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Avoid the War

Despite intense pressure on Senators from outside interest groups and increasing partisanship and personal rancor inside the chamber, there’s still time for Senate Republicans and Democrats to avoid a “nuclear” war that would blow up Senate tradition and turn the chamber into a highfalutin’ copy of the House of Representatives.

In numerous ways, the Founding Fathers intended the Senate to be more deliberate than the House, to reflect considered judgment rather than the immediate will of the popular majority. The tradition of unlimited debate, embodied in the filibuster, is part of that legacy. Misused though it has been over the decades, the filibuster remains a protection for the Senate minority and a check on majority bulldozing.

But the current GOP majority, frustrated by Democrats’ repeated use of the filibuster to block President Bush’s nominees for appellate judgeships, is on the verge of partially eliminating the filibuster. And it is preparing to do so in a way that violates other traditions. Majority Leader Bill Frist (R-Tenn.) has declared, contrary to history, that the Senate’s rules do not carry over from one Congress to another — even though two-thirds of the Senate membership remains in office — and that Senate rules may be changed by simple majority vote, not by the two-thirds vote called for under Senate rules.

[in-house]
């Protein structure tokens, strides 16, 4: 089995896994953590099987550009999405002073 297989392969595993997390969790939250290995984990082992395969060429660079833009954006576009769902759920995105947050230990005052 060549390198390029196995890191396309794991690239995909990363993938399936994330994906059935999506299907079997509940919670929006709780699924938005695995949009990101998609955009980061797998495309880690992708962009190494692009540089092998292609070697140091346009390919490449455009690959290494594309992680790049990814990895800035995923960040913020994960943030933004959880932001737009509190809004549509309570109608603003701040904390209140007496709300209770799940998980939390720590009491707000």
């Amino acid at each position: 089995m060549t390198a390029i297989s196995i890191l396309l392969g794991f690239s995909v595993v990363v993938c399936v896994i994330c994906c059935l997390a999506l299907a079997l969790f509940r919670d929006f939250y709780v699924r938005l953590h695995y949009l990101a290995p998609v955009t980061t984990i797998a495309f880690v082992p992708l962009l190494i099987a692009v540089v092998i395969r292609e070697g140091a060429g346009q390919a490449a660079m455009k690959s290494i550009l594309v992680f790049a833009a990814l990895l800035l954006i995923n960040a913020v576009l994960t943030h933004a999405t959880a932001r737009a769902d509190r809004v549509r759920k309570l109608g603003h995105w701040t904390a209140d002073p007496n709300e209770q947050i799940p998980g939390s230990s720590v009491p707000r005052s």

Even though Frist’s “nuclear option” is designed to serve the political ends of a conservative president and is being pushed by interest groups that call themselves “conservative,” the move is anything but conservative in an institutional sense, that of respecting history. And even though the option as floated affects only judicial nominations, there is no reason to think that a Senate majority in the future, frustrated by filibusters of legislation or executive appointments, might not eliminate the filibuster entirely.

The Framers intended the House to be the embodiment of majority sentiment, and in fact it has developed into a chamber where the majority rules almost absolutely — to the point where the minority has lost even the automatic right to propose alternative amendments on the floor. Does the Senate really want to be the House?

We urgently hope that Republican and Democratic leaders will find a way to avoid nuclear war by agreement. Columnist David Broder suggested one method: Democratic acceptance of Frist’s offer of 100 hours of debate on Bush’s current appeals court nominees and an up-or-down vote afterward, in exchange for a GOP agreement that the right to filibuster Supreme Court nominees would be retained for “extraordinary circumstances.”

If the leaders fail to come to terms — a result that looks increasingly likely — we hope that a group of “institutionalists” of both parties will succeed in imposing a compromise. Sens. Trent Lott (R-Miss.) and Ben Nelson (D-Neb.) are working on such a plan. We hope that they can find enough colleagues who’ll put the Senate above partisanship and ideology.

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